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CrowdStrike outlines expansion plans in APAC

Endpoint security expert CrowdStrike plans to double its workforce in the APAC region next year on the back of triple-digit growth in sales and bookings since it opened its Sydney regional headquarters in June 2016

Cyber security technology provider CrowdStrike plans to expand its footprint in the Asia-Pacific (APAC) region, an underserved market that is just beginning come to grips with the risks of falling prey to cyber attacks.

Speaking to Computer Weekly in Singapore, CrowdStrike’s president Shawn Henry said the company plans to double its APAC workforce next year, following its triple-digit growth in sales and bookings across the region.

“We’re expanding aggressively in Singapore, India, Australia, New Zealand and Japan, both in terms of professional services as well as sales and marketing to gain access to the market, which is starting to have a greater appreciation of security risks,” he said.

Since establishing its APAC headquarters in Sydney in June 2016, CrowdStrike has seen a 245% growth in new customers, year over year, along with a 154% growth in new business from its channel partners.

In May 2017, CrowdStrike, which specialises in endpoint security, nabbed a $100m round of Series D funding, led by existing investor Accel along with CapitalG (formerly Google Capital), Warburg Pincus, March Capital Partners and regional investor Telstra.

This round of funding will help the company further accelerate its APAC expansion to meet the spiking demand for its Falcon platform.

CrowdStrike Falcon helps enterprises detect and mitigate threats by combining next-generation antivirus, endpoint detection and response, threat discovery, and threat intelligence capabilities into a single cloud-based platform.

It competes with similar offerings from the likes of Carbon Black, which focuses on uncovering unknown threats and fileless attacks using data science and cloud-based analytics.

With multiple cyber security players in the market competing for the same pie, Henry said the platform play becomes important, because that will provide organisations with the necessary IT security hygiene, along with threat detection and response capabilities.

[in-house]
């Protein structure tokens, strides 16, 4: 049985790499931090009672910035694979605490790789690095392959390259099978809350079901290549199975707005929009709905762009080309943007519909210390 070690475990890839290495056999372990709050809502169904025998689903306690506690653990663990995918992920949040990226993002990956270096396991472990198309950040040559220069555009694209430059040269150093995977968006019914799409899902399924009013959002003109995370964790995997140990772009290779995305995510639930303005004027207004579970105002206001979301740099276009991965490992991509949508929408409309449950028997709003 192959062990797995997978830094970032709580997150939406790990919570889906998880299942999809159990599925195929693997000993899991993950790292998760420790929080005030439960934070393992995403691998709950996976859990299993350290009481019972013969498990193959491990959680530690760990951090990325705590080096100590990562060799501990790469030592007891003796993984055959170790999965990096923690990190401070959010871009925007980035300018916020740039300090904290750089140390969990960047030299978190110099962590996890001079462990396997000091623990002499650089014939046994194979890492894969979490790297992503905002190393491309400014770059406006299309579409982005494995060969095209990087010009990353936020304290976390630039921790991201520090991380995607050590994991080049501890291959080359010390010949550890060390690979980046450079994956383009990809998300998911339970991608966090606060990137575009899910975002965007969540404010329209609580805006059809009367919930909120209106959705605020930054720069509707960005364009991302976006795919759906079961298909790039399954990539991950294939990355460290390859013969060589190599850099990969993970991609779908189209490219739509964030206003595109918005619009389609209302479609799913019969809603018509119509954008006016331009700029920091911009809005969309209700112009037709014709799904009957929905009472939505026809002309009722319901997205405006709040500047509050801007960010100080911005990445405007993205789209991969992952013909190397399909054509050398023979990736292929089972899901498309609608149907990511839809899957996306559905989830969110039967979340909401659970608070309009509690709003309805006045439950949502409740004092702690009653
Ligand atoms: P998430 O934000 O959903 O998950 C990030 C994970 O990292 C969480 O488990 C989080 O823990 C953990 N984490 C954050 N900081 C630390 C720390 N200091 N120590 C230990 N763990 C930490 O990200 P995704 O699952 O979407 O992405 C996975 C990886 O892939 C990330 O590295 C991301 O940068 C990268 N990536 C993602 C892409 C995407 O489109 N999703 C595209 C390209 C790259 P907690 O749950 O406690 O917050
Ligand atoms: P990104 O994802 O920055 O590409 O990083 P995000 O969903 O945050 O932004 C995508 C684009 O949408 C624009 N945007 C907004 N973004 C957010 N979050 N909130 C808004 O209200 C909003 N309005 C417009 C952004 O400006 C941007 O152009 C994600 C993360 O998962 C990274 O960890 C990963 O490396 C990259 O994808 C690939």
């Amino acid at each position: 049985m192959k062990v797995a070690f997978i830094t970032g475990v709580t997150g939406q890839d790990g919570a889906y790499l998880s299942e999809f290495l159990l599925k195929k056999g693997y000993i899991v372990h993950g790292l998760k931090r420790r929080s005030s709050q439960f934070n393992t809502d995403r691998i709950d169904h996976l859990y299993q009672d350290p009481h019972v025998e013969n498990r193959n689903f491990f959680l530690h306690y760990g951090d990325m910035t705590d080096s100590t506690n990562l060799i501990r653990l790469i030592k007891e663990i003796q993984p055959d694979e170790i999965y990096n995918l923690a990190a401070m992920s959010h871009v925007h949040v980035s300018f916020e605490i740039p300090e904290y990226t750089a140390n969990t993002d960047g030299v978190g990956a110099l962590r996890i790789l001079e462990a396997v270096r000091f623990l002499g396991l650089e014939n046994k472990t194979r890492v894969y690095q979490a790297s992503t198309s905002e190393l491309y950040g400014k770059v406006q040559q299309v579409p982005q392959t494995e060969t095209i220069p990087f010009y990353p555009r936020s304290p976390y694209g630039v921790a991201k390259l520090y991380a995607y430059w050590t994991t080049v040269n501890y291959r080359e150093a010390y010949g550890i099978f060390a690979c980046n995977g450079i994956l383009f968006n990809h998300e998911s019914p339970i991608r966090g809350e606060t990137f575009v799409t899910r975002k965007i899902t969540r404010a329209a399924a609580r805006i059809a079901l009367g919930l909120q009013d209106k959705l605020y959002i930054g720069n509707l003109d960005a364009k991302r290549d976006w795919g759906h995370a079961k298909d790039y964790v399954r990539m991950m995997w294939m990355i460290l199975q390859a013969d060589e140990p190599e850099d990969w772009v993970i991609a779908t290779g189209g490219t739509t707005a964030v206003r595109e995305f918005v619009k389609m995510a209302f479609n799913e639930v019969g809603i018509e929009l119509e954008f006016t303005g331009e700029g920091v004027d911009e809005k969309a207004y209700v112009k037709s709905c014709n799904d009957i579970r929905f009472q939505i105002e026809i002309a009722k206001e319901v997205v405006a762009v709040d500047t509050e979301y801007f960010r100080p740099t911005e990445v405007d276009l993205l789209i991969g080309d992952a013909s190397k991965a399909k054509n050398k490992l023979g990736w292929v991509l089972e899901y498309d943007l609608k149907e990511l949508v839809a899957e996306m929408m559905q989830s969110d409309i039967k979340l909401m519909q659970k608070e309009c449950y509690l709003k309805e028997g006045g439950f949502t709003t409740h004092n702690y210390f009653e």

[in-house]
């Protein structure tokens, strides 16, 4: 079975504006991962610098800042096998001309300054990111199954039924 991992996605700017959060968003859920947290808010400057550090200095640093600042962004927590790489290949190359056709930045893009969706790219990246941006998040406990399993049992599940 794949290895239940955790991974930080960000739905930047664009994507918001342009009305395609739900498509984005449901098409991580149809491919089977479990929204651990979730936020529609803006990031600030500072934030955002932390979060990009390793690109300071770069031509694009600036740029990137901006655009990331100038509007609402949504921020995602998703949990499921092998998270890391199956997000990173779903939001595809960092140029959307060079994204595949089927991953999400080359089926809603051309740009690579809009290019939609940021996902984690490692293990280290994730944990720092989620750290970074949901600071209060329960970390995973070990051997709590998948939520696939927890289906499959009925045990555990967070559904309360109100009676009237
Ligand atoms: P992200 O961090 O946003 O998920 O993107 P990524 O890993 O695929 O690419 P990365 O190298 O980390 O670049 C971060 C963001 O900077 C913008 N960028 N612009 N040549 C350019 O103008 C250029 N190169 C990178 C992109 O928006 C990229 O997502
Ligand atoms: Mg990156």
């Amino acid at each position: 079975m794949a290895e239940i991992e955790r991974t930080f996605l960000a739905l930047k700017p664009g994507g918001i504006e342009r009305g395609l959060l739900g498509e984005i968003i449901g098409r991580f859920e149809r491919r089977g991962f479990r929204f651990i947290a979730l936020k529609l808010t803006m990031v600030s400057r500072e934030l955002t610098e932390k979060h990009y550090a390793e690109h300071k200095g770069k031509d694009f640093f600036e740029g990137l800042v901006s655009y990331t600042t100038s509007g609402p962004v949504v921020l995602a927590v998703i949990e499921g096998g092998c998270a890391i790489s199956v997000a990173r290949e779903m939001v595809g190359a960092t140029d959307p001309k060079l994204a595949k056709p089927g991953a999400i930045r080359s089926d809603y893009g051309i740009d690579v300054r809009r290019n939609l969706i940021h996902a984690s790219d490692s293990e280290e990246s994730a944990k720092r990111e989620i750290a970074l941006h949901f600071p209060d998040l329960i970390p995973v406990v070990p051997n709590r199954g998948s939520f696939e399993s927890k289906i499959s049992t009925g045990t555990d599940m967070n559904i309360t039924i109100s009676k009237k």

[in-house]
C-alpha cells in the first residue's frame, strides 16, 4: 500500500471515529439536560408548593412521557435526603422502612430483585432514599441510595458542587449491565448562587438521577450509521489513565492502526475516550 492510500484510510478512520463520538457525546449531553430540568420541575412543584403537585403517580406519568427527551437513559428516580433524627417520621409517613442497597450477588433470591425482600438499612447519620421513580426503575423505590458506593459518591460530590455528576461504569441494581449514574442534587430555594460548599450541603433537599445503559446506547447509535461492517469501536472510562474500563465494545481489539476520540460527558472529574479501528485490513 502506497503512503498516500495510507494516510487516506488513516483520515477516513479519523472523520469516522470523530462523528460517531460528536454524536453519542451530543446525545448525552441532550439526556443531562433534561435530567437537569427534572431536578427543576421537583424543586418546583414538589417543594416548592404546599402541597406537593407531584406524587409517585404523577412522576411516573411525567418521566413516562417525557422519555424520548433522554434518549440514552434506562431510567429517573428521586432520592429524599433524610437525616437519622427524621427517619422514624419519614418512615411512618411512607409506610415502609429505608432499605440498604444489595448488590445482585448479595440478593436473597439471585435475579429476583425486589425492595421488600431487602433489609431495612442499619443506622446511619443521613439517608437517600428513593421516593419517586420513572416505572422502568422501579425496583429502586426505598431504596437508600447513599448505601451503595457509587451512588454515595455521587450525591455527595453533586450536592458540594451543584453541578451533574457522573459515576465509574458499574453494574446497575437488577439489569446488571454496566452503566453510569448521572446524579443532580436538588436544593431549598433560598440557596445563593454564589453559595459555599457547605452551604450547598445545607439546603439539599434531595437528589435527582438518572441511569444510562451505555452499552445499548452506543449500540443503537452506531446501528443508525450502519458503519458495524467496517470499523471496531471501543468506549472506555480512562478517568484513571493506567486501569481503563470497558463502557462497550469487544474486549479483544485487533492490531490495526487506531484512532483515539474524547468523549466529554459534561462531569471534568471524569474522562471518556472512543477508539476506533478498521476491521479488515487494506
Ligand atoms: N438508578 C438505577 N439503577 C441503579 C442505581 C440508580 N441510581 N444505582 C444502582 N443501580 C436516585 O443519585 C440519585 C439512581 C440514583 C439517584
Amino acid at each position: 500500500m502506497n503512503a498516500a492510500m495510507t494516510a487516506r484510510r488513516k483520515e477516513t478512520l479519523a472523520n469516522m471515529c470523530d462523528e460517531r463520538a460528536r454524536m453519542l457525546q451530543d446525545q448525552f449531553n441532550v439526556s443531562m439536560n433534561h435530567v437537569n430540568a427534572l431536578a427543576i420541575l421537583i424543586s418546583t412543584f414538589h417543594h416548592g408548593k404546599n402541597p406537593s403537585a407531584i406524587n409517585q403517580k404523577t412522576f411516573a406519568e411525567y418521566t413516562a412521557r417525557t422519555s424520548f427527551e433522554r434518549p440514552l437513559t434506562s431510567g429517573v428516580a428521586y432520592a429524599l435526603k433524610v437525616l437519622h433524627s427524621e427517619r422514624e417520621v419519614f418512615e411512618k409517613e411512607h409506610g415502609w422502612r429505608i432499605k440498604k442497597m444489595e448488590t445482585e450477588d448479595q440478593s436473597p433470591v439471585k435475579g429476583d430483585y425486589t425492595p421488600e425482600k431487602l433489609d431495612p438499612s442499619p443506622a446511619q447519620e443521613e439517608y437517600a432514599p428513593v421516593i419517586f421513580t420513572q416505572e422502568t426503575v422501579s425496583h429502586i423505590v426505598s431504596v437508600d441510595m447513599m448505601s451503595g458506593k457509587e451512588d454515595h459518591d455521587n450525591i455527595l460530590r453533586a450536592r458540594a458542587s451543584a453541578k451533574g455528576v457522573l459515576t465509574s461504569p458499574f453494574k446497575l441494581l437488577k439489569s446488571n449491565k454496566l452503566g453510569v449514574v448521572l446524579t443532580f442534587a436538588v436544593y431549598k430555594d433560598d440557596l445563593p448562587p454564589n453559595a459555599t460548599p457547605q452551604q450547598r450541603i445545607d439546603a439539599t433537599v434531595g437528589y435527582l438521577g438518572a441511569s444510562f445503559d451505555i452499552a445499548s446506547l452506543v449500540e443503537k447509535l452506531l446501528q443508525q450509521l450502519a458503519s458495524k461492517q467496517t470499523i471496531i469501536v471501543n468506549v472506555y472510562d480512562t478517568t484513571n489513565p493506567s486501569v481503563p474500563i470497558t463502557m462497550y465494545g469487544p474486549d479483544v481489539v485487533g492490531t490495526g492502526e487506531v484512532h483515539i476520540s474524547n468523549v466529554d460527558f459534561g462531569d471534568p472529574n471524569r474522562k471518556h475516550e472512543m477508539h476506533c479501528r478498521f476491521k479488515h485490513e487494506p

“The philosophy of moving to detection and being able to remediate the environment is the right one, as opposed to trying to identity malware,” he added.

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According to technology analyst firm IDC, CrowdStrike differentiates itself from next-generation endpoint security products by providing tools and forensics data for rapid incident response.

“When an attack takes place, CrowdStrike logs events in real time, and a feature called Threat Graph presents a ‘chain of custody’ that provides incident responders with correlated threat indicators, such as the time stamp when an attacker establishes a backdoor and is leveraging a privileged account or is manipulating a Windows PowerShell command prompt,” IDC said in a report.

“These are common attack tactics that would otherwise go undetected by traditional antivirus or modern solutions only focused on malware detection.”

With cyber threats intensifying across the region, including a high-profile breach at AXA Insurance in Singapore, the market for cyber security products and services is expected to grow at a compound annual growth rate (CAGR) of around 12% between 2015 and 2020, hitting $30.4bn in the next three years.

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